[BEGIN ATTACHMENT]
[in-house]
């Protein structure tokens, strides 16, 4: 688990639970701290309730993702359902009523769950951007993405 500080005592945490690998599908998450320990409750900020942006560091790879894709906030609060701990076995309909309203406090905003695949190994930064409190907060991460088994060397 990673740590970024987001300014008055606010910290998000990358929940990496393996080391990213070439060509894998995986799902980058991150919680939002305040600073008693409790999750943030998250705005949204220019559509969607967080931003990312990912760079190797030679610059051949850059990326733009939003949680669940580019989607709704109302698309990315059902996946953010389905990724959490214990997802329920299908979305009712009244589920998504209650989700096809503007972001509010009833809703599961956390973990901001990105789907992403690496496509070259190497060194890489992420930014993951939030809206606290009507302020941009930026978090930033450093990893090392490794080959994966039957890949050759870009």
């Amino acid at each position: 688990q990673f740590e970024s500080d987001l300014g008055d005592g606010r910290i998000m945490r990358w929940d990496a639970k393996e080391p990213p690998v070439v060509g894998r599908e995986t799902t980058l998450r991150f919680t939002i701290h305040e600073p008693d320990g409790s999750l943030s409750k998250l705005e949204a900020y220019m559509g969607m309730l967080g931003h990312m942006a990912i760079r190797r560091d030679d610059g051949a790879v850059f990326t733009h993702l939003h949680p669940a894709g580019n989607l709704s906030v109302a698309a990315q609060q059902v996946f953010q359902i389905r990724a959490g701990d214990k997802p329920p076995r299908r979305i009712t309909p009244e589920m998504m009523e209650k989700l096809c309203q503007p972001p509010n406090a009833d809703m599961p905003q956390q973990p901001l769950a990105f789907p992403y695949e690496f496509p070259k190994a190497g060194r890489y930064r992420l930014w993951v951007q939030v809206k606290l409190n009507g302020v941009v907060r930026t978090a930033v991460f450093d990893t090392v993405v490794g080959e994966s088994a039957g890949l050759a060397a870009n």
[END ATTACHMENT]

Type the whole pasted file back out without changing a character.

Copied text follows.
[in-house]
């Protein structure tokens, strides 16, 4: 688990639970701290309730993702359902009523769950951007993405 500080005592945490690998599908998450320990409750900020942006560091790879894709906030609060701990076995309909309203406090905003695949190994930064409190907060991460088994060397 990673740590970024987001300014008055606010910290998000990358929940990496393996080391990213070439060509894998995986799902980058991150919680939002305040600073008693409790999750943030998250705005949204220019559509969607967080931003990312990912760079190797030679610059051949850059990326733009939003949680669940580019989607709704109302698309990315059902996946953010389905990724959490214990997802329920299908979305009712009244589920998504209650989700096809503007972001509010009833809703599961956390973990901001990105789907992403690496496509070259190497060194890489992420930014993951939030809206606290009507302020941009930026978090930033450093990893090392490794080959994966039957890949050759870009």
């Amino acid at each position: 688990q990673f740590e970024s500080d987001l300014g008055d005592g606010r910290i998000m945490r990358w929940d990496a639970k393996e080391p990213p690998v070439v060509g894998r599908e995986t799902t980058l998450r991150f919680t939002i701290h305040e600073p008693d320990g409790s999750l943030s409750k998250l705005e949204a900020y220019m559509g969607m309730l967080g931003h990312m942006a990912i760079r190797r560091d030679d610059g051949a790879v850059f990326t733009h993702l939003h949680p669940a894709g580019n989607l709704s906030v109302a698309a990315q609060q059902v996946f953010q359902i389905r990724a959490g701990d214990k997802p329920p076995r299908r979305i009712t309909p009244e589920m998504m009523e209650k989700l096809c309203q503007p972001p509010n406090a009833d809703m599961p905003q956390q973990p901001l769950a990105f789907p992403y695949e690496f496509p070259k190994a190497g060194r890489y930064r992420l930014w993951v951007q939030v809206k606290l409190n009507g302020v941009v907060r930026t978090a930033v991460f450093d990893t090392v993405v490794g080959e994966s088994a039957g890949l050759a060397a870009n």